Call for Papers - The Ethical Dimensions of Civil War

The Ethical Dimensions of Civil War
ISME 2014

Conference Announcement and Call for Papers October 12-15, 2014
 International Society for Military Ethics

The International Society for Military Ethics is pleased to announce the theme for this year’s annual conference: The Ethical Dimensions of Civil War.’’  

Keynote Address: “A Moral Analysis of the US Civil War,” Kit Wellman, Washington University.

The conference will take place Sunday to Wednesday, October 12-15 at the University of Notre Dame in South Bend, Indiana.  150 years ago, the United States was engaged in a “great civil war.”  
In observance of that fact, and in the light of numerous more recent events, ISME is pleased to accept papers on all aspects of the ethics of civil war for this year’s conference.  Papers from both historical and contemporary perspectives and dealing with both historical and contemporary issues will be considered.  Questions to consider might include:
  -          Under what conditions, and using what means, may one political entity morally separate itself from another?
  -          Under what conditions, and using what means, may one political entity resist such a separation?
  -          Under what conditions, and using what means, may a third political entity intervene in such a conflict?
  -          What legal/moral regime ought to apply to individuals who might simultaneously be considered enemy combatants and fellow citizens?  

Submissions should be sent to no later than 30 June, 2013.  Abstracts are acceptable, although full papers are preferred; but please limit submissions to no more than 7,000 words.  As always, we accept high quality submissions in any area of military ethics.

Don Howard, 

Director Reilly Center for Science, Technology, and Values
453 Geddes Hall
University of Notre Dame
Notre Dame, Indiana 46556 
Science Matters Blog
574-631-1147 (Office)
574-631-5015 (Program)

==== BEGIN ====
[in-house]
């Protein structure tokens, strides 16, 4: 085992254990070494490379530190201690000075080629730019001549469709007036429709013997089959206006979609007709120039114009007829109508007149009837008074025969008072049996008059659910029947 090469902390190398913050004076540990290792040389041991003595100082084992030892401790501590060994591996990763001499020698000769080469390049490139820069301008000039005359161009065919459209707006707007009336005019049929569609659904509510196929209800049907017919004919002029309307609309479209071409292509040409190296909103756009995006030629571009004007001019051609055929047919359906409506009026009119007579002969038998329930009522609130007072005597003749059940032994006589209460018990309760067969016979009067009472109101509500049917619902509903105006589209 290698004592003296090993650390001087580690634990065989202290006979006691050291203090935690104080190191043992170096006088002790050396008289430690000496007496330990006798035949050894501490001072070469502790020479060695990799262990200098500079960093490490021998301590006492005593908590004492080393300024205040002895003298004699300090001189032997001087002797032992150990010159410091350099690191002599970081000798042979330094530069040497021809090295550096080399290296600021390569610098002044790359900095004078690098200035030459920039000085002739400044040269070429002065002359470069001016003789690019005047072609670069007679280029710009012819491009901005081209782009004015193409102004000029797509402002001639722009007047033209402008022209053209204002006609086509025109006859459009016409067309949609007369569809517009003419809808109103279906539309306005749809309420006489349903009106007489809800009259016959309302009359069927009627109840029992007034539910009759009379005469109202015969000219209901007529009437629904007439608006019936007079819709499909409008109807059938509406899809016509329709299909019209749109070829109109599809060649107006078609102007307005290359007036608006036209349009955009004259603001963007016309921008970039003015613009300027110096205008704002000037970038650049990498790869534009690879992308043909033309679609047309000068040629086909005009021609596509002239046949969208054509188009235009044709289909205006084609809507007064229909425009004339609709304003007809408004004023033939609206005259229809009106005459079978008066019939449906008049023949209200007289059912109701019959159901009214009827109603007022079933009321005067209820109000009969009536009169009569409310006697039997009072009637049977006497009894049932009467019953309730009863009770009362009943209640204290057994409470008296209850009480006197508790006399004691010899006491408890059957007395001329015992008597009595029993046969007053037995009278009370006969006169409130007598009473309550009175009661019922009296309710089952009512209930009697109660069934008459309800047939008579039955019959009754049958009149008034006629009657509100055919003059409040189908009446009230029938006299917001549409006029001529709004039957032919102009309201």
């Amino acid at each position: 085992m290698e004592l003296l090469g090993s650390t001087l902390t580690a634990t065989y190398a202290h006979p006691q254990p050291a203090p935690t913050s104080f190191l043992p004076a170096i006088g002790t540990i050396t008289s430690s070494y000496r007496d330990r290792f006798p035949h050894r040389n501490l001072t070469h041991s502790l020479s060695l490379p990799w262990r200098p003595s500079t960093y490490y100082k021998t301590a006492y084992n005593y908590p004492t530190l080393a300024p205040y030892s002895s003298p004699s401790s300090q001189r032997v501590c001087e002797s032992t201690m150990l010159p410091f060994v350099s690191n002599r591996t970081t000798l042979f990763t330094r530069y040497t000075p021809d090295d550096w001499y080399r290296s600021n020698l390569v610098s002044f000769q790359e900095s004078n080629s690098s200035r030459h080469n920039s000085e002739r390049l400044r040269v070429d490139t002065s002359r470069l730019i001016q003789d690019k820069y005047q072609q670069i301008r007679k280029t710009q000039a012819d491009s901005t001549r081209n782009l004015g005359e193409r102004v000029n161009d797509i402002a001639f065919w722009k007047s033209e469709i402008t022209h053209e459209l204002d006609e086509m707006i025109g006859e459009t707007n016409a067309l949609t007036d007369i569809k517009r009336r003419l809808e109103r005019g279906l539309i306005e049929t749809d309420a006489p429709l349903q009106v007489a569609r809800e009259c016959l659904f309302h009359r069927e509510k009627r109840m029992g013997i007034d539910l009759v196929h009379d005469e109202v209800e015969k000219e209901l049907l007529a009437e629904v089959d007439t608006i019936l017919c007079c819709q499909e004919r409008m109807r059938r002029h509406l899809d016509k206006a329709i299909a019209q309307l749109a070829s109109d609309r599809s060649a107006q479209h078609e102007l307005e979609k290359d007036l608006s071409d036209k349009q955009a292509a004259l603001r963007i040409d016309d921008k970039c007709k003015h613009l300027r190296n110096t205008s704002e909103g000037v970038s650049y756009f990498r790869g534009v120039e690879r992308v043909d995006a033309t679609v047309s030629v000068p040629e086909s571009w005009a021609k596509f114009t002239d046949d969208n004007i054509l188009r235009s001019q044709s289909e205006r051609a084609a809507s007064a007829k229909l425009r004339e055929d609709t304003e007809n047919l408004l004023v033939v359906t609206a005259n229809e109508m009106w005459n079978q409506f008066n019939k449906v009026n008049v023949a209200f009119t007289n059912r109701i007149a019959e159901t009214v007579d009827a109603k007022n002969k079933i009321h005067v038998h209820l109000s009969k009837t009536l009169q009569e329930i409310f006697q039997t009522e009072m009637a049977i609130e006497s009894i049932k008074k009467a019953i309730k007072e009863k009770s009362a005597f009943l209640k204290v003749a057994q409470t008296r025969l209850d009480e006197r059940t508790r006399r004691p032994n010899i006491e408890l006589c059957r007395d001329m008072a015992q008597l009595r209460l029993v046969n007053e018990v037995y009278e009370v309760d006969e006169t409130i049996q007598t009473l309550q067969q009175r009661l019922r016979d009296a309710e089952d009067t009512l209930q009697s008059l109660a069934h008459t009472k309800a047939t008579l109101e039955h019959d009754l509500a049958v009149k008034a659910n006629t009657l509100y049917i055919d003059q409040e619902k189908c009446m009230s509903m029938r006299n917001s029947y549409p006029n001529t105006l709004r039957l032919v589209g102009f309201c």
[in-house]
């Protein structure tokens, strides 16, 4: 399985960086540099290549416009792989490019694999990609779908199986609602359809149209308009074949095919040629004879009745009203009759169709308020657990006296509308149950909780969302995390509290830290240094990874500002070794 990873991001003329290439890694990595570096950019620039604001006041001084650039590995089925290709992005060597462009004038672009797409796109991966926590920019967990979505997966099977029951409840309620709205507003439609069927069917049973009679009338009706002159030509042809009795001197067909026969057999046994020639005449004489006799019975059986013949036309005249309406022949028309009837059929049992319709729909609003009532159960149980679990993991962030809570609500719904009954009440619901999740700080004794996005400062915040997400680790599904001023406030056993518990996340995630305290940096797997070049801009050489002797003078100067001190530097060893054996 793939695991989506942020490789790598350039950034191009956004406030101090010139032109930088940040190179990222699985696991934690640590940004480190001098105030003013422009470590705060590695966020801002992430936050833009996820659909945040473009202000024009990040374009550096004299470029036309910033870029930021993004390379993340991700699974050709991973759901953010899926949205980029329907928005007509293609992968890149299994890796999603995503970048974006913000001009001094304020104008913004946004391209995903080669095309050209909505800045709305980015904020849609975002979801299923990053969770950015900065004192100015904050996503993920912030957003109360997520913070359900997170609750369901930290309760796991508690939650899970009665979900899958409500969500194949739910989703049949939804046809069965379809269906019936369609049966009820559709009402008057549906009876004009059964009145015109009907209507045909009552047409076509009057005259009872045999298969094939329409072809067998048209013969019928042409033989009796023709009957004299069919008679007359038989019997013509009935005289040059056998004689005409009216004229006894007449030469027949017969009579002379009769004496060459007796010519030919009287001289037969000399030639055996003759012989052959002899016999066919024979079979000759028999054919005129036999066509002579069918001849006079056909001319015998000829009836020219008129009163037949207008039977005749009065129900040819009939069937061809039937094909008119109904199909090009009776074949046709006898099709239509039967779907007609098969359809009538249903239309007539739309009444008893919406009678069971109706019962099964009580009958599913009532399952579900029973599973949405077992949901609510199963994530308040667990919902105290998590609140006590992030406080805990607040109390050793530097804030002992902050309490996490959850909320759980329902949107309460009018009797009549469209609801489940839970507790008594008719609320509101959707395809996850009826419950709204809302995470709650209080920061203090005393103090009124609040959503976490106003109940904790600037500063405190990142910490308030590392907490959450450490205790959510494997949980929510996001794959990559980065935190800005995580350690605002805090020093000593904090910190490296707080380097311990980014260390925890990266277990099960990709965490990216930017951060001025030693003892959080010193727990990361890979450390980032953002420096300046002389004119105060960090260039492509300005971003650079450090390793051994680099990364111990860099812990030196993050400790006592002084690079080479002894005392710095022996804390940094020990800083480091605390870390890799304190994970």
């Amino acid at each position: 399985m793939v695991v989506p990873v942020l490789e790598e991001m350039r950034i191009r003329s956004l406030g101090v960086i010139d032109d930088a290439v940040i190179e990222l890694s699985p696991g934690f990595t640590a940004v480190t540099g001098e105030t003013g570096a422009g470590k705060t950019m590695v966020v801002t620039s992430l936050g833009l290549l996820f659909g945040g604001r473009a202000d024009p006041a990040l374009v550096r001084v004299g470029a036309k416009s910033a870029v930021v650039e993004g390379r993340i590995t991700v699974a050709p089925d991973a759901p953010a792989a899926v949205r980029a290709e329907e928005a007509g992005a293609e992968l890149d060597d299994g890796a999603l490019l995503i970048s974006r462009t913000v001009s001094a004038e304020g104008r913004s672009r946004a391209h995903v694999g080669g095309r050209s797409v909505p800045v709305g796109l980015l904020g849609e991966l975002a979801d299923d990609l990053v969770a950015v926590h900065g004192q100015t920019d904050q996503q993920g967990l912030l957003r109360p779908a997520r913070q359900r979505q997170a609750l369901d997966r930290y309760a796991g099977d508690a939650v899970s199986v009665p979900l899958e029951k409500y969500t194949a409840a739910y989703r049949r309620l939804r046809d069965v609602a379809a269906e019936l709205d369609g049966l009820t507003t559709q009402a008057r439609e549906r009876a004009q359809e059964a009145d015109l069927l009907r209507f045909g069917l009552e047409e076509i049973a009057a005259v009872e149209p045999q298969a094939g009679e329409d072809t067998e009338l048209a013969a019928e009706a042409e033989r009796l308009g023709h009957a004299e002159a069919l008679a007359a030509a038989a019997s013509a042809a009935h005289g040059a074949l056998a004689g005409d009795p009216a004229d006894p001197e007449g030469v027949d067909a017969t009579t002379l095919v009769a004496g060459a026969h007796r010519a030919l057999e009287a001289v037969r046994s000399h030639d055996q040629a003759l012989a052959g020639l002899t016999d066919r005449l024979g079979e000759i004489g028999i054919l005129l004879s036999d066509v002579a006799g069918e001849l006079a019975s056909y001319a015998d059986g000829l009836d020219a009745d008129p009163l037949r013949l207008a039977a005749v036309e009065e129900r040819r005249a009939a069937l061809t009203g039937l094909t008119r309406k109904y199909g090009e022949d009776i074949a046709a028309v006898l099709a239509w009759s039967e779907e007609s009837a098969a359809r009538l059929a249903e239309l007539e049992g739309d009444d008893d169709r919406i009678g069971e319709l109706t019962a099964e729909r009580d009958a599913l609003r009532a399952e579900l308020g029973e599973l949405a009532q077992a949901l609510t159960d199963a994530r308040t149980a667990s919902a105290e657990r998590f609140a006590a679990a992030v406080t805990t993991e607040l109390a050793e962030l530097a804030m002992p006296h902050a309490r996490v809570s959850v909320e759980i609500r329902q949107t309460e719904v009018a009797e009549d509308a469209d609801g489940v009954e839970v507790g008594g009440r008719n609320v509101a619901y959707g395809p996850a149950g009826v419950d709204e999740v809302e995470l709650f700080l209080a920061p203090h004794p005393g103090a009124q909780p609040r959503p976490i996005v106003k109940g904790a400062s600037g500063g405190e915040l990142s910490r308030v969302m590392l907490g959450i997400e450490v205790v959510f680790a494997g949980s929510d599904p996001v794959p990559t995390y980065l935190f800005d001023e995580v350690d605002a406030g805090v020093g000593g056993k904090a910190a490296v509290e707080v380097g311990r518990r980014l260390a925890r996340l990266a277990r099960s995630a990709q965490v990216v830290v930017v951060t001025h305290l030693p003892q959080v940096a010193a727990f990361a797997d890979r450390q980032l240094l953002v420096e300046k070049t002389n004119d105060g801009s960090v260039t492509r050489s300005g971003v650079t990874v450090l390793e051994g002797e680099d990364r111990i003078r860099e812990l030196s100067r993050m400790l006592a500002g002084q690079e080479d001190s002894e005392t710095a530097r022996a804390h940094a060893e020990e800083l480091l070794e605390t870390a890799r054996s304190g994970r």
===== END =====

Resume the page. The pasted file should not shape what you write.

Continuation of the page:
574-631-7418 (Fax)

Call for Papers - War in the history of ideas

Conference of the British Society for the History of Philosophy in collaboration with the Netherlands Defence Academy
 War in the History of Ideas
 Tuesday 14 October 2014
 Conference venue
Netherlands Defence Academy, Kraanstraat 4, 4811 MA Breda
 Confirmed key-note speaker professor Azar Gat, Ezer Weizmann Professor of National Security and Chair of the Department of Political Science (Tel Aviv University)
 Organised by Paul Schuurman (Erasmus University Rotterdam) and Paul Donker (Netherlands Defence Academy)
2nd Call for Abstracts
The first centennial in 2014 of the First World War forms the occasion for a one-day conference on War in the History of Ideas. The nature of war, the causes of war, its prevention, its acceptability, war as a cultural phenomenon, the relation between war and philosophy, war and religion, war and politics, war and economics and the nature of military genius have all been the object of intense scrutiny by the greatest thinkers in the history of ideas and will form as many scholarly topics during this one-day conference.

The conference will be opened by Azar Gat, author of A History of Military Thought (2001), War in Human Civilization (2206) and numerous other books and articles.

We welcome proposals for 25-minute papers (plus 10 minutes question time) on all topics bearing on the conference theme. The conference is organised for scholars and students who are interested in the wide field where the history of ideas meets the history of warfare. The papers will be presented in parallel sessions. Papers by established scholars and PhD-students are encouraged.
Please send an abstract of no more than 400 words to Paul Schuurman, or to Paul Donker P.Donker.02@NLDA.NL by 1 June 2014 as a pdf attachment.

In the body of the email, please state the title of your paper; your name and institutional affiliation; and your preferred email contact address.
In the subject line of the email, please state ‘War in the History of Ideas’ plus your last name.

Paul Schuurman
Erasmus University Rotterdam
Faculty of Philosophy
P.O. Box 1738
3062 PA Rotterdam